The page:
This is another case where the medium is the message because the platform only attracts those who already have a future-forward mindset.
“But serverless is also about smarter building and innovation. So, of course, a diverse group of people with different backgrounds will build a more sustainable serverless ecosystem than an intolerant one would. I think that serverless has thus far attracted people with open minds because it’s beneficial to have both of those things when inventing a whole new software composition approach. It’s sticking because this community has work to do and big things to accomplish— there’s no time for homogeneity or insularity. You see trans leaders emerging in the industry – where else do we see that?”Farrah Cambell
The Future of Serverless
Campbell’s enthusiasm is infectious, and it’s clearly amplified by her optimism about what a serverless future implies. Forrest Brazeal, the senior cloud architect at Trek10, shares her vision, observing on his Medium account that, “Serverless is the rare technology that gets business leaders just as excited as engineers. That’s because (surprise!) it’s not really about technology at all. At its heart, the serverless movement is a radical transformation of your business processes and culture to re-orient your business around building value, not dead weight.”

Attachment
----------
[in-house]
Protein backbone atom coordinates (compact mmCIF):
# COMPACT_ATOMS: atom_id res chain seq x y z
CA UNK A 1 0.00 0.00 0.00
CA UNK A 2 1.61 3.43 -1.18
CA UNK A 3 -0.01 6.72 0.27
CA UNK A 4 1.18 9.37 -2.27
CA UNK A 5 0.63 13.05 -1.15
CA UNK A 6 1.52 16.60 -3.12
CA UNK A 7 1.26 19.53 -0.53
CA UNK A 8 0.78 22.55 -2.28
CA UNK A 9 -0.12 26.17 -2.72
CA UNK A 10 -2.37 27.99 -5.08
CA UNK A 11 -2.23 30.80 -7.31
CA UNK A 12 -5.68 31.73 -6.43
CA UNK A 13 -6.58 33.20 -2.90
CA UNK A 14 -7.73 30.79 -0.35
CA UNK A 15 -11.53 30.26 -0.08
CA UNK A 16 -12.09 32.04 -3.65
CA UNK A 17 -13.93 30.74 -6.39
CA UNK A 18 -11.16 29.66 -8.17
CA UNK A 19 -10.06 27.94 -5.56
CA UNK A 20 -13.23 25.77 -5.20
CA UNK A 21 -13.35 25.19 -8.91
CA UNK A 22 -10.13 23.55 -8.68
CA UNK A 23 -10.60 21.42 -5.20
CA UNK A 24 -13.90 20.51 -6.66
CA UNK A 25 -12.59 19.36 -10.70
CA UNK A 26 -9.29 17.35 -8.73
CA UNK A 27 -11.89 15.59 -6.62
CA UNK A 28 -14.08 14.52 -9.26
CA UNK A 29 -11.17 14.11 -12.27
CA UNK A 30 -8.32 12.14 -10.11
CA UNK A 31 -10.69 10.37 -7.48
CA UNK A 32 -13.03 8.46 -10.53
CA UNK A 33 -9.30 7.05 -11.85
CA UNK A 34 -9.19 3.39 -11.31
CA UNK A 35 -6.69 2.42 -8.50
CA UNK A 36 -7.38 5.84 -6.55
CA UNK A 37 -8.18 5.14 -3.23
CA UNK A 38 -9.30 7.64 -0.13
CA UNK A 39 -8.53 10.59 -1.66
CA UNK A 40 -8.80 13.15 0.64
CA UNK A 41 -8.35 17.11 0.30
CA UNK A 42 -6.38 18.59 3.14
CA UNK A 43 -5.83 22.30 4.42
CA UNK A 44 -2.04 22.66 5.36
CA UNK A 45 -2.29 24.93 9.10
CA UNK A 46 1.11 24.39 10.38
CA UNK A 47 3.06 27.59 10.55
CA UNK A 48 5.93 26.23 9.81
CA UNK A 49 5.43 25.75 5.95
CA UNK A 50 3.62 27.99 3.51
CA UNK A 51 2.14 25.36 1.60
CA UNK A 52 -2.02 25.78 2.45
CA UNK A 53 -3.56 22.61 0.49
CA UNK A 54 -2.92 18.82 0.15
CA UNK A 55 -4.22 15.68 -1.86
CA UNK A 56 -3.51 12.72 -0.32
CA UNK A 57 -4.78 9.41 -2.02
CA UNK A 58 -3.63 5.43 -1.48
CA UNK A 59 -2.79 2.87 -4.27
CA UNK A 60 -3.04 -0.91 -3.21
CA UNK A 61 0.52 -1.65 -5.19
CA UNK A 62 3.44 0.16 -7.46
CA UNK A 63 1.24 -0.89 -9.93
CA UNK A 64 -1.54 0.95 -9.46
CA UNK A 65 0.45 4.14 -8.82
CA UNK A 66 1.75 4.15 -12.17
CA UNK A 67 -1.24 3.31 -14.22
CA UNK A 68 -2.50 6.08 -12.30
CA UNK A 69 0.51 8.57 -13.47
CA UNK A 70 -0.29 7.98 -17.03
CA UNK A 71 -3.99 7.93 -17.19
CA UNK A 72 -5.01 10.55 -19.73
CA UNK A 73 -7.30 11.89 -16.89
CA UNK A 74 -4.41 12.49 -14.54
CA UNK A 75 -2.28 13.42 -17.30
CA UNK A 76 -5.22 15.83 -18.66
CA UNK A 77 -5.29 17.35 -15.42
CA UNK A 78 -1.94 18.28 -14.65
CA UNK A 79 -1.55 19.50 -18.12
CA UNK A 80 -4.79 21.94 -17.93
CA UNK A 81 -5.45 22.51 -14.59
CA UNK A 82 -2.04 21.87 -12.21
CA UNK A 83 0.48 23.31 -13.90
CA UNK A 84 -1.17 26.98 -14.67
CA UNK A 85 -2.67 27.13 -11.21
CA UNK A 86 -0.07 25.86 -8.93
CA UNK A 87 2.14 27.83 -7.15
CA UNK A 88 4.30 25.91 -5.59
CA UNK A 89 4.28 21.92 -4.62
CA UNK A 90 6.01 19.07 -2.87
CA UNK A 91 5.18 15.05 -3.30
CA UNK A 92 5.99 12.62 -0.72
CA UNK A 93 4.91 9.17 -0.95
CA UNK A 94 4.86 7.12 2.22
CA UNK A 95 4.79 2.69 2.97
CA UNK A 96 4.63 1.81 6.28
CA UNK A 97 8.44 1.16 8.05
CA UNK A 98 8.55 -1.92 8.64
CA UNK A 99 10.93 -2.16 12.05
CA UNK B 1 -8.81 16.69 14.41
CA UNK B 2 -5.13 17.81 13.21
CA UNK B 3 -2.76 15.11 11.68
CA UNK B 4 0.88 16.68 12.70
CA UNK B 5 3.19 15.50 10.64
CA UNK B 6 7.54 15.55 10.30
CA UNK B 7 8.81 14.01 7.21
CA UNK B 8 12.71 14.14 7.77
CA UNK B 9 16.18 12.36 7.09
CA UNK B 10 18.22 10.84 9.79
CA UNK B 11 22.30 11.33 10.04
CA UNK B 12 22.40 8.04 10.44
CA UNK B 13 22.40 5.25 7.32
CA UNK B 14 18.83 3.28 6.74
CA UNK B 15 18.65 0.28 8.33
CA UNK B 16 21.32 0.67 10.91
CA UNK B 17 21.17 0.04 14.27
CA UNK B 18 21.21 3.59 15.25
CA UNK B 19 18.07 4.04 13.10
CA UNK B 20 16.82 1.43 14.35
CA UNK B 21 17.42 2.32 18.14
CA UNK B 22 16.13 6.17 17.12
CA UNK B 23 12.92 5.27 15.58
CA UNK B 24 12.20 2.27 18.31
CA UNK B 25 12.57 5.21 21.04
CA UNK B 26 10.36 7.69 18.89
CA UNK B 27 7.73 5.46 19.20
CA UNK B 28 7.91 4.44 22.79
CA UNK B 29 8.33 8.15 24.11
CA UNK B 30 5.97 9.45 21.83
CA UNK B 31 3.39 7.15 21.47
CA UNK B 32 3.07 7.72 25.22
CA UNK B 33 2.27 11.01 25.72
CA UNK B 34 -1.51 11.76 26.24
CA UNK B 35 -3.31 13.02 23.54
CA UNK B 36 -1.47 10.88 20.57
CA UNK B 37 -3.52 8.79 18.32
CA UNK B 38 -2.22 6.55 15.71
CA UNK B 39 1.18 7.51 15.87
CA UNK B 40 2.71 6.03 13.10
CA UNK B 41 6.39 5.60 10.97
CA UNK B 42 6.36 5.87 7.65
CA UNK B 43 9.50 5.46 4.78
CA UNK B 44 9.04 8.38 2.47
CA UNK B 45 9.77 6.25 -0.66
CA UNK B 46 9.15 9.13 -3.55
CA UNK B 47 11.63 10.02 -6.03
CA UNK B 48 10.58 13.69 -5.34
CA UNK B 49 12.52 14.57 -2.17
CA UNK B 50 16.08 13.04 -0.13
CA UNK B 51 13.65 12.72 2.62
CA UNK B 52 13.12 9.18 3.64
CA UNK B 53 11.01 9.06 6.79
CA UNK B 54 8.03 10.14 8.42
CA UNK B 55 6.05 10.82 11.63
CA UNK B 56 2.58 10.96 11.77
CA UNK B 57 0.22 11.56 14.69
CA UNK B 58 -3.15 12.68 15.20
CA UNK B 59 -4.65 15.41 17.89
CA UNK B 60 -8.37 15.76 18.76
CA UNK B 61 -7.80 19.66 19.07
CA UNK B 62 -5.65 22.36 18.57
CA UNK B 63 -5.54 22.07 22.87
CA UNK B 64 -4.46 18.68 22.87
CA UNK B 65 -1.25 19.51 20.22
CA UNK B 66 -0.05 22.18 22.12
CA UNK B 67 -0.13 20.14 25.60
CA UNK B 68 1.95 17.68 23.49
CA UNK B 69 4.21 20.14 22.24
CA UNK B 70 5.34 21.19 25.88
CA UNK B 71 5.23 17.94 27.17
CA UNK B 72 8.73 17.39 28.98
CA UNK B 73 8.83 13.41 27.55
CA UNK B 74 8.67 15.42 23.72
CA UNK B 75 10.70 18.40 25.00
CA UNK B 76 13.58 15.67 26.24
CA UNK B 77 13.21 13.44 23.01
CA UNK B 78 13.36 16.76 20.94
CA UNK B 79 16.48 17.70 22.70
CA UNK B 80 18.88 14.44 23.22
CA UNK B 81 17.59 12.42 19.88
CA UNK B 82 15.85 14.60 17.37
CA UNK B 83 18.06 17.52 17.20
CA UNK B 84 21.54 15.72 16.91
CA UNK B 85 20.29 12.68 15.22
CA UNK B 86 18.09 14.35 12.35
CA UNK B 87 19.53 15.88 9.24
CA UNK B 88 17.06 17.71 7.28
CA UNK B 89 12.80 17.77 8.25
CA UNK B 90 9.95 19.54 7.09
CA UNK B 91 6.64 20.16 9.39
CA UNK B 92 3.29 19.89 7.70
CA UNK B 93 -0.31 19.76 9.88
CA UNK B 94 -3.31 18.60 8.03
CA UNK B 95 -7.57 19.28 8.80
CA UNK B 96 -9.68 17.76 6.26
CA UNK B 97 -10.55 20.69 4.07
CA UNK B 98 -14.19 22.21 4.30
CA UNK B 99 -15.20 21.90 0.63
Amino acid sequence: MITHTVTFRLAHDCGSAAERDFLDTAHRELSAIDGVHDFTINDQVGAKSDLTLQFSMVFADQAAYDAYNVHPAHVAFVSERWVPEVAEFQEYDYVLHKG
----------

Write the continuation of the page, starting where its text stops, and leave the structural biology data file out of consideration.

He’s talking about the dead weight of on-premise servers that struggle to reach 15% utilization. Maxing out utilization is guaranteed to end up in system failure, but leaving plenty of room on the server is an enormous waste of both money and resources. The smartest solution depends on collaborative consumption. Sharing the compute and storage of a commercial data center is a variation of the same principle that animated the growth of Uber, Airbnb, and Kickstarter: Share what you’re not using and open up access to microtransactions for everyone.
The concept is anathema to old-world, property-obsessed pessimists, but it’s just common sense to a generation that has had to put sustainability first by necessity.
Serverless Meets Blockchain
Brazeal is somewhat of a bridger of worlds. He expressed that a big fan of Campbell’s work when he profiled her as a “Serverless Superhero,” but at the other end of the spectrum, Brazeal has also brought attention to the work of Tim Wagner, who recently jumped from AWS Lambda to the head of engineering at Coinbase.